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What is Robinhood?
The Robinhood app debuted in 2013 as a first-of-its-kind revolutionizing free investment platform. Much like the 700-year-old story of the hero to the people, Robin Hood, FinTech entrepreneurs Vladimir Tenev and Baiju Bhatt created the platform in order to make stock trading easily accessible to the general public and not just the wealthy.
The National Financial Educators Council (NFEC) surveyed young adults in 2017 and asked them what high school level course would benefit their lives the most.
The majority responded that money management was the course that would be most beneficial.
With personal debt is at its highest record and COVID-19 threatening to have the hardest economic effects on youth, understanding money and finances is an important life lesson that should be taught to children at a young age.
The following is a list of the best financial literacy lessons and tips to teach children throughout different life stages.
I thought I had a pretty good handle on my finances out of school. I worked several jobs while attending university and had little to no problem managing my income. However, once I graduated, I realized how much more complicated personal accounting could really be.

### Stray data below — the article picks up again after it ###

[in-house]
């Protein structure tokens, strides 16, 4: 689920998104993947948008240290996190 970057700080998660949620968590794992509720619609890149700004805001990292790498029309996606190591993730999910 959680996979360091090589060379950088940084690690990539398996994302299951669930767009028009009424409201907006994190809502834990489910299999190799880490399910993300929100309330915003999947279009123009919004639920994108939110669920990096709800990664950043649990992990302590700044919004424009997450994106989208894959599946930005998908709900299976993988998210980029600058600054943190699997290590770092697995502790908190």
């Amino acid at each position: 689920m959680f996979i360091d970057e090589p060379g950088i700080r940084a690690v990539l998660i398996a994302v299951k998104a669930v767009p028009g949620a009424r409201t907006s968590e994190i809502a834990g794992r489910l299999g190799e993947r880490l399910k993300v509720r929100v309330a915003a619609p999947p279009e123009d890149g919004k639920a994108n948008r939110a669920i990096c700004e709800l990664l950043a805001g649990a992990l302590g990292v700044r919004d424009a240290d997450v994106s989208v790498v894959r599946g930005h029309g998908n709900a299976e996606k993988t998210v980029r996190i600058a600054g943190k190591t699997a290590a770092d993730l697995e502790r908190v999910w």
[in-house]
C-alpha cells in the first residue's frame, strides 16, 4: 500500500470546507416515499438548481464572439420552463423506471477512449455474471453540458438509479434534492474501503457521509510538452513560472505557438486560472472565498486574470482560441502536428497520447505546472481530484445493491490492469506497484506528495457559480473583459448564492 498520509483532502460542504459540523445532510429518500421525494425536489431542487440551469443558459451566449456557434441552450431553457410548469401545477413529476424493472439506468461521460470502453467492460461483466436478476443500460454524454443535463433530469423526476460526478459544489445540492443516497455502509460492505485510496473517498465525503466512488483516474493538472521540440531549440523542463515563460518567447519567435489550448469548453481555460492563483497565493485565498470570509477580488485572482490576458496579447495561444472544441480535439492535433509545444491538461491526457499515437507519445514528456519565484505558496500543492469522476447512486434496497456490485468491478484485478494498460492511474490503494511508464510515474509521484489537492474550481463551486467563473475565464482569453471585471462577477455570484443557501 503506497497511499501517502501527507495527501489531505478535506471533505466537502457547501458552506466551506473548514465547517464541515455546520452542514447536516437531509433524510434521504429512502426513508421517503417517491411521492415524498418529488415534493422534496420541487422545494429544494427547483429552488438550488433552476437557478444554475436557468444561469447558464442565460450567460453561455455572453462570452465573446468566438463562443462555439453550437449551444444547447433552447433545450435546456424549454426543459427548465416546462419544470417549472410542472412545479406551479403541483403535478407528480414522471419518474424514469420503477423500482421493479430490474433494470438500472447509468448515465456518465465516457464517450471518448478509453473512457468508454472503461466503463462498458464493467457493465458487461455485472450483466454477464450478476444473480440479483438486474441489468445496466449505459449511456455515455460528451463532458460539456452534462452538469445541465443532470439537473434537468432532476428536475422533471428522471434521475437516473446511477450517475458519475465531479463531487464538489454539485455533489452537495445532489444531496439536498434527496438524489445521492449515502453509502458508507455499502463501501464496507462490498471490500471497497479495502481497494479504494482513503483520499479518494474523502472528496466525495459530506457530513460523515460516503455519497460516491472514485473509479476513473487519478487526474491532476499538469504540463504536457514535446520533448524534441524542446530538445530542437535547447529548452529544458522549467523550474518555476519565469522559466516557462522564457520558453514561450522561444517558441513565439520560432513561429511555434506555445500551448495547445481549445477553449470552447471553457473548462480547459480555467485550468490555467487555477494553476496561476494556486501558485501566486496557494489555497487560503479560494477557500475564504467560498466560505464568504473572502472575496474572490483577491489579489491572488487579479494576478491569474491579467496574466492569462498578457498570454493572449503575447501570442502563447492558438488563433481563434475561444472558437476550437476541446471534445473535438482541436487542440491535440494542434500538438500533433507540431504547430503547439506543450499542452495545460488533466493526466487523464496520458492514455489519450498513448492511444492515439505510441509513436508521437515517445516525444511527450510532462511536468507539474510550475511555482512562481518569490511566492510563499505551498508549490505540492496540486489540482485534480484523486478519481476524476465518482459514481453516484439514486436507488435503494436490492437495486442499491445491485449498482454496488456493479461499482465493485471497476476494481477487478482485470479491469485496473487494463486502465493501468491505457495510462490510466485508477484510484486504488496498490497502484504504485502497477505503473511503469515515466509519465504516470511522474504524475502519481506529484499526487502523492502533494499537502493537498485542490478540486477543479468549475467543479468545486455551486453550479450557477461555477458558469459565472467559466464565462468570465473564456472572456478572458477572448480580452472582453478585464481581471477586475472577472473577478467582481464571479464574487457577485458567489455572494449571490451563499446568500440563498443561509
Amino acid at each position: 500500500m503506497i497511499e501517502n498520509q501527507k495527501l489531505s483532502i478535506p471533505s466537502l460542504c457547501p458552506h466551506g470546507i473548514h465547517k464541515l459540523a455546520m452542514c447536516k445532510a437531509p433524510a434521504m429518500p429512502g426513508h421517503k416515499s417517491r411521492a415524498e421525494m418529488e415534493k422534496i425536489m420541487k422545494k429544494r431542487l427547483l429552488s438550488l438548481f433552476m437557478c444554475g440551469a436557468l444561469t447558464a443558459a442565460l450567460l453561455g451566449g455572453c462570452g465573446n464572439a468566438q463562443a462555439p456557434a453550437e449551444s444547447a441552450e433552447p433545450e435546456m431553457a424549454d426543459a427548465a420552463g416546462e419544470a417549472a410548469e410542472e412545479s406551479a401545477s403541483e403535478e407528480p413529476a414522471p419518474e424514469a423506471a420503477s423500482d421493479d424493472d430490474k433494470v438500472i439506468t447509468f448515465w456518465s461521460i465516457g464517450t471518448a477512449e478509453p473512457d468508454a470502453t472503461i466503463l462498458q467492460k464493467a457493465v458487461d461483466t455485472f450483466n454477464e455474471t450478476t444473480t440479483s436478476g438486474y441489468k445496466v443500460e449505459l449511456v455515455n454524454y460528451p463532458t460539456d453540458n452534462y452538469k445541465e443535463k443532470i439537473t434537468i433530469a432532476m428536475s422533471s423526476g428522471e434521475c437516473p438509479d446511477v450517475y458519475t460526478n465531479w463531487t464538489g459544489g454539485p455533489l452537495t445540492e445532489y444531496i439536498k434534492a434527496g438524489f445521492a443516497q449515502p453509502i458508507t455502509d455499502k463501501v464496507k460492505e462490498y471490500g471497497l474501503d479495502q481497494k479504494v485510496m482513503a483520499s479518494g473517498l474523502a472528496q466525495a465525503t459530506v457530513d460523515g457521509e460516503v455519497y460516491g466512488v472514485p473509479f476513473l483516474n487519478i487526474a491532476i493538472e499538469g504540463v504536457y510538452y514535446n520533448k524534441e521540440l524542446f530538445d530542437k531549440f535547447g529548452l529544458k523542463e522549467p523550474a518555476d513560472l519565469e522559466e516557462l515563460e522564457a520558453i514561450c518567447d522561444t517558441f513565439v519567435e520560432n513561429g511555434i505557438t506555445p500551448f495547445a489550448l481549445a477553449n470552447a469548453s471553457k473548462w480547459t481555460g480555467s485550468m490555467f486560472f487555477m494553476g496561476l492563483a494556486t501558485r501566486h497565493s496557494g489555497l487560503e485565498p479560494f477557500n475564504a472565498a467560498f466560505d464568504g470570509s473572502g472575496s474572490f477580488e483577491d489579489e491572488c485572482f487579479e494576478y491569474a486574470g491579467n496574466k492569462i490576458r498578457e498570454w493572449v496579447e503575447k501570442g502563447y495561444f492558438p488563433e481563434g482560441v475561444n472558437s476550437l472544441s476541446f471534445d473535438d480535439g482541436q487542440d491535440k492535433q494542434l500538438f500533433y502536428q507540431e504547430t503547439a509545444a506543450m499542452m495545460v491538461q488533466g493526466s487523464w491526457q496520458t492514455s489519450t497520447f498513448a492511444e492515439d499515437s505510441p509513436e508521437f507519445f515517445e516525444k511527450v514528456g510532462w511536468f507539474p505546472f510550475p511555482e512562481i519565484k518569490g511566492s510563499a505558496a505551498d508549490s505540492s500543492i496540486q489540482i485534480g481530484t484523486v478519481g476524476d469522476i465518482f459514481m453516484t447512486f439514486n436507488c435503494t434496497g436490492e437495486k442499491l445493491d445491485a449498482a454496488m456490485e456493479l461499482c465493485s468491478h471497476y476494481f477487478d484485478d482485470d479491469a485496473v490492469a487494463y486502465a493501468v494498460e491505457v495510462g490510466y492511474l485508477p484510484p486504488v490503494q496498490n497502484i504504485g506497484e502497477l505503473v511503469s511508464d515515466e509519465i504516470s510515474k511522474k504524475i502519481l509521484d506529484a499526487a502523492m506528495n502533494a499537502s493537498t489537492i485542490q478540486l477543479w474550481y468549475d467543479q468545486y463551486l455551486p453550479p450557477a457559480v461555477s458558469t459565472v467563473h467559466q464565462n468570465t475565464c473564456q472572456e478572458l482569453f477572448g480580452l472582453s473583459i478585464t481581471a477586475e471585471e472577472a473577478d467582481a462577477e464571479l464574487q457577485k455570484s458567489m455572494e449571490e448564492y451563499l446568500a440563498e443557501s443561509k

There were so many variables I needed to keep track of. Biweekly bills, monthly charges, and general necessities amounted to a heap of confusing numbers that were often impossible to decipher. The funniest part was that I was actually trying to do this by hand (I don't know what I was trying to prove to myself, either).
After messing up for the 17th time, I decided to give Microsoft Excel a shot. I used Excel a bit in school and I knew all the big-wig finance people used it, so what could I possibly have to lose? The answer is about six hours of my precious time. Excel isn't much of an improvement over handwriting and it's still dependent on the user to manually input all of the information. It's like doing everything by hand with the slightest help, meaning that it still required a tremendous amount of time and concentration. Well that was all for nothing, I guess.
It's sort of funny. I was certain that I could manage my personal finances with ease, when it's practically a full-time job. I was already stressed out enough with my first job and I knew I didn't have enough time to give my finances the attention it deserved.